It was a warm and sunny afternoon at the picturesque Edwards Mansion where 10 male guitarists and one female keyboard-artist were busy setting up music stands, organizing sheet music and tuning guitars, all getting ready to form a circle to play and sing together under the lovely covered patio.
At first glance, no one would have guessed why these folks were there or what brought them together in the first place, not to mention keeps them coming back.
No one would have suspected that all members of the group share one thing in common — something personal and invisible.
First, the name of the music group is “Strings,” a veteran’s peer-support group that emerged as an outgrowth of Guitars4Vets, a nationwide nonprofit that provides acoustic guitars and lessons to veterans in 35 states at no charge.
And what these men and women who have become “Strings” musicians have in common is that they are all veterans who returned home from the service with lingering emotional scars known as PTSDs.
Years ago, we used to refer to post traumatic stress disorder (PTSD) as shell shock. War often carries with it missions that expose our warriors to horrible life-threatening atrocities that can linger for years after the vet returns home.
PTSD is a mental health condition that may include uncontrollable anxiety over recurring flashbacks and nightmares stemming from the horrors of war.
And men and women veterans returning from combat should not have to face the challenges of invisible wounds of war alone. As many as 22 commit suicide every day.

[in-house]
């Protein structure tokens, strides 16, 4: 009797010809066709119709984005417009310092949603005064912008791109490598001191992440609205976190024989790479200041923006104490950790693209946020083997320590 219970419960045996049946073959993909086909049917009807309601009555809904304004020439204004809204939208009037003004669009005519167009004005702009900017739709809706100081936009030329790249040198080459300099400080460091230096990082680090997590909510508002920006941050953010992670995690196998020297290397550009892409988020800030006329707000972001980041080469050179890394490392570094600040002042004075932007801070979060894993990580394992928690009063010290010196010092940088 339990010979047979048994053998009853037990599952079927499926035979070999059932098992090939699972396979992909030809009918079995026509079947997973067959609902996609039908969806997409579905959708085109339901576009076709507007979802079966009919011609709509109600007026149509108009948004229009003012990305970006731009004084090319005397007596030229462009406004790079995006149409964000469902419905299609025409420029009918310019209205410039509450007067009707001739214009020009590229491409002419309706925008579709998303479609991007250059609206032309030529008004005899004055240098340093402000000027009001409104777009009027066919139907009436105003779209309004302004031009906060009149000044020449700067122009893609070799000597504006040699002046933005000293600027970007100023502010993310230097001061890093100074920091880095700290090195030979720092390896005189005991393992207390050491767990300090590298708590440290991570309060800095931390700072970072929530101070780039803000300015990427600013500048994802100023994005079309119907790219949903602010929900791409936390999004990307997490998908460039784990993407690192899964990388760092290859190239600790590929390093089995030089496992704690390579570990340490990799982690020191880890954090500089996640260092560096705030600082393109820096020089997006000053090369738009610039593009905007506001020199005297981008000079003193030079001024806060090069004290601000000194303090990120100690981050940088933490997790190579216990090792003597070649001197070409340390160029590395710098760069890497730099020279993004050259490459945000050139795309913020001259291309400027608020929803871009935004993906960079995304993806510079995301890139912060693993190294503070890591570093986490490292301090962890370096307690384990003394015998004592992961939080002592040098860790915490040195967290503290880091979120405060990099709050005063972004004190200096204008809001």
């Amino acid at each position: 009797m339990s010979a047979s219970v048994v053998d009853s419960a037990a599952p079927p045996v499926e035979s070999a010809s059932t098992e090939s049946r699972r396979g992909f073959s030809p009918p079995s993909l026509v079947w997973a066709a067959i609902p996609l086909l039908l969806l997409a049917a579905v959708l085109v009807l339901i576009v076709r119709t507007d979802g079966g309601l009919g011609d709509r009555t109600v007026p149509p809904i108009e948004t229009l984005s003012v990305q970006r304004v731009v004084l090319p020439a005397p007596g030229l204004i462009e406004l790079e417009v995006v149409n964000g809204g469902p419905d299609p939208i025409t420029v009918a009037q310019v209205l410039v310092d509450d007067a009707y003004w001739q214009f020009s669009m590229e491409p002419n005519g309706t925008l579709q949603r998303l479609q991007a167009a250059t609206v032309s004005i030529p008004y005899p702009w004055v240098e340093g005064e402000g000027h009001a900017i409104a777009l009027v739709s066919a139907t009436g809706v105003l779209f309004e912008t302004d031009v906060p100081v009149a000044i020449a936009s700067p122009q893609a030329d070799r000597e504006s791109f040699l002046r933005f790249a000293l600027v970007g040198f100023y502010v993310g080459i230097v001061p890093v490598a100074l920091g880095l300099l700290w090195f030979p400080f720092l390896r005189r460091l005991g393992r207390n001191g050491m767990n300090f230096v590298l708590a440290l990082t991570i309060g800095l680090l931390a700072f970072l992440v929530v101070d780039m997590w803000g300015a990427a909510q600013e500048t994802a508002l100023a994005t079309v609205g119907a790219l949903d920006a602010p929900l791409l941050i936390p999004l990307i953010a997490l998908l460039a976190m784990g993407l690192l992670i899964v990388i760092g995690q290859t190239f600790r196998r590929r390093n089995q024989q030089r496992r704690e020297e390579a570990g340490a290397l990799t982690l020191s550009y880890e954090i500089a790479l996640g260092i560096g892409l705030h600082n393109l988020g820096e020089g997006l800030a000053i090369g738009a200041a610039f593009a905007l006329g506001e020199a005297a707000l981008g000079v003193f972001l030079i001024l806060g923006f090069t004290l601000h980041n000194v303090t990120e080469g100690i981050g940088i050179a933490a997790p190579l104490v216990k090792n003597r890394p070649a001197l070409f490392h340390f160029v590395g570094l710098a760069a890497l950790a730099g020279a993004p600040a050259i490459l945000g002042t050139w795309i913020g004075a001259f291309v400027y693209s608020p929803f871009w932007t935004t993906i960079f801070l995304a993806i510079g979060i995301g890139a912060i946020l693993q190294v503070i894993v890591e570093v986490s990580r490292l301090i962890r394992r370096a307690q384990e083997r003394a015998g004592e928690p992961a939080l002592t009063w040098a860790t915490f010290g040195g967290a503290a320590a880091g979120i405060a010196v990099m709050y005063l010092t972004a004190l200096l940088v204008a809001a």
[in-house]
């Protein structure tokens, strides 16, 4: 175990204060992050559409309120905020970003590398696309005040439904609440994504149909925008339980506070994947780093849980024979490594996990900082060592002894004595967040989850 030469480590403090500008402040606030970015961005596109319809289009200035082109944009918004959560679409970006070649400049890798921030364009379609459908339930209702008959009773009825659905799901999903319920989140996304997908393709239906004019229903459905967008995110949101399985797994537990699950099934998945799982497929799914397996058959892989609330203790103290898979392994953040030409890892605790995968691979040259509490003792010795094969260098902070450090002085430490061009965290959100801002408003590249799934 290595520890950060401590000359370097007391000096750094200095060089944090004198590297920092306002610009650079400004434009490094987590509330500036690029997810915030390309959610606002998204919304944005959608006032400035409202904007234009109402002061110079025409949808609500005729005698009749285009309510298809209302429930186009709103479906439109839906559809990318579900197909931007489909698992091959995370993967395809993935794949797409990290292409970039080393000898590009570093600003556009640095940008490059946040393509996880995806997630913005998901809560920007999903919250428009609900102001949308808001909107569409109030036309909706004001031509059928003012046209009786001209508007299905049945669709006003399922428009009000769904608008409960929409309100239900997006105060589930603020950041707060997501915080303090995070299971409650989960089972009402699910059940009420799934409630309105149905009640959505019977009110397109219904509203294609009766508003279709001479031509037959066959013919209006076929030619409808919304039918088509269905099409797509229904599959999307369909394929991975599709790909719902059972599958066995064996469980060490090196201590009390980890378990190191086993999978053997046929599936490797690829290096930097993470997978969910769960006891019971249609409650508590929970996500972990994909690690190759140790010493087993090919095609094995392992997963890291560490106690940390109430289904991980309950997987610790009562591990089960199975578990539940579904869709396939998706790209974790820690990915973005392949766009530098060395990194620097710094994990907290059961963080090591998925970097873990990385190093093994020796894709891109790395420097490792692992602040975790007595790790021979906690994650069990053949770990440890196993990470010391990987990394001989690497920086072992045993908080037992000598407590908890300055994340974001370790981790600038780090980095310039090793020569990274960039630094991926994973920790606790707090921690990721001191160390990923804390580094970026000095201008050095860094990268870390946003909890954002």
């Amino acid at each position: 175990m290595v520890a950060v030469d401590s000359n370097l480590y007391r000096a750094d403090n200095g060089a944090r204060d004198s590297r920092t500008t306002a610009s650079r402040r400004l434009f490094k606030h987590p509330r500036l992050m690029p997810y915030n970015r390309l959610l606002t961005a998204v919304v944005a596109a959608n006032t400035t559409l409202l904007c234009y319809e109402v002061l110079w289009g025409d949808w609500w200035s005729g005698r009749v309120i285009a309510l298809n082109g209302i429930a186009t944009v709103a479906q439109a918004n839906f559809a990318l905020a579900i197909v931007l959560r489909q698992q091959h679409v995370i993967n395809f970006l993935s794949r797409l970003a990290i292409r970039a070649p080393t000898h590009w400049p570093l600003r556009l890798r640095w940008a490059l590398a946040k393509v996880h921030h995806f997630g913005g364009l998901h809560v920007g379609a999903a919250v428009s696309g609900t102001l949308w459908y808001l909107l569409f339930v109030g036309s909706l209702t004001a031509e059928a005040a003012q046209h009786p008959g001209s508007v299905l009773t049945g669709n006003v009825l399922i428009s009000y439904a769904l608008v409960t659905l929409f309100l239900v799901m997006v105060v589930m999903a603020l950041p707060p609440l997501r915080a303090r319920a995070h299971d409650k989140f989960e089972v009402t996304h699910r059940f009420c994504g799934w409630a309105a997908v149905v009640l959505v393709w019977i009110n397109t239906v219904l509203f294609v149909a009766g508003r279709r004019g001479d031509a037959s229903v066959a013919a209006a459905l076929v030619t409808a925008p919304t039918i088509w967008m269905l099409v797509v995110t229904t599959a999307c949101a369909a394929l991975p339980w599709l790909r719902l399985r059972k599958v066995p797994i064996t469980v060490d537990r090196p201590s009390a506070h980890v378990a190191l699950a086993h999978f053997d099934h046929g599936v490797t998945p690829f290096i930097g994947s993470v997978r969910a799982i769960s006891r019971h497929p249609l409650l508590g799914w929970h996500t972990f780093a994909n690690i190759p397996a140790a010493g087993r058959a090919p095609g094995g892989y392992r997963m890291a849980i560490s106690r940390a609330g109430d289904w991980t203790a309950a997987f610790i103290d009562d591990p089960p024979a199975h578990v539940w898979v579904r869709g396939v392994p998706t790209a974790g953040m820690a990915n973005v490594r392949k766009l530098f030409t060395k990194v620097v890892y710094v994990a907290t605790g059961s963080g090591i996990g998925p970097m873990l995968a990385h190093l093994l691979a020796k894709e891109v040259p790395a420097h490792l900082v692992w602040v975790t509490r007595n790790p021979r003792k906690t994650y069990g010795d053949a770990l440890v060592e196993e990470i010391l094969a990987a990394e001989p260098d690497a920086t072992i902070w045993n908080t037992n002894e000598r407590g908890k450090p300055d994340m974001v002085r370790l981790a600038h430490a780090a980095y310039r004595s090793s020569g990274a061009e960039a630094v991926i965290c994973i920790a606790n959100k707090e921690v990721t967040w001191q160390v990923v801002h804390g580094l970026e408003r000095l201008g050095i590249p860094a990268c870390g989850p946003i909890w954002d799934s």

Here is where music comes into play: Music is recognized as one of the healing therapies that helps promote tangible health benefits. Many participants are finding hope behind the keys and strings of acoustic instruments.
So what are the many benefits of the “Strings” groups?
As Peer Support Group Leader Ted Peterson explained, “Guitars4vets offers a 10-week program for lessons free of charge to veterans. Then I teach guitar to the more advanced students by inviting them to join our ‘Strings’ group.
“All veteran men and women are welcome, whether they have an instrument or not. ‘Strings’ includes fiddles, key boards, guitars and ukuleles.
“The popularity of ‘Strings’ and its healing effect upon our vets is so great that we expanded our meetings from twice monthly to seven times a month!” Ted said pridefully. “Some of our players are becoming friends with each other and enjoying the socialization.”
Many of the group members said they feel genuinely connected to others and feel healing taking place as a result of singing and playing musical instruments together.
As one guitarist put it, “While I’m here, I forget about myself. It relieves stress from PTSDs. When you come here and play, it’s a two-hour vacation from ‘ankle-biter’ problems.”
Another said, “I love the camaraderie and feel accepted.”
“No one judges each other,” one vet nodded.
“It’s mainly therapy for me,” said another vet.
Then the gal playing keyboard quickly added, “I’d like to thank Ted and Pat for always being here for us and making sure that everything goes smoothly.”
“While I’m here, I forget about me,” said one senior.
Hearing these men and women in the “Strings” group sing so many praises of their music sessions touched me greatly. It filled my heart with joy to just sit back and sway, left then right, in unison to a songfest of America’s smiling heroes.
Jan Fowler is an award-winning columnist and author who received the Golden Halo Award for Outstanding Literary Achievement from the Southern California Motion Picture Council.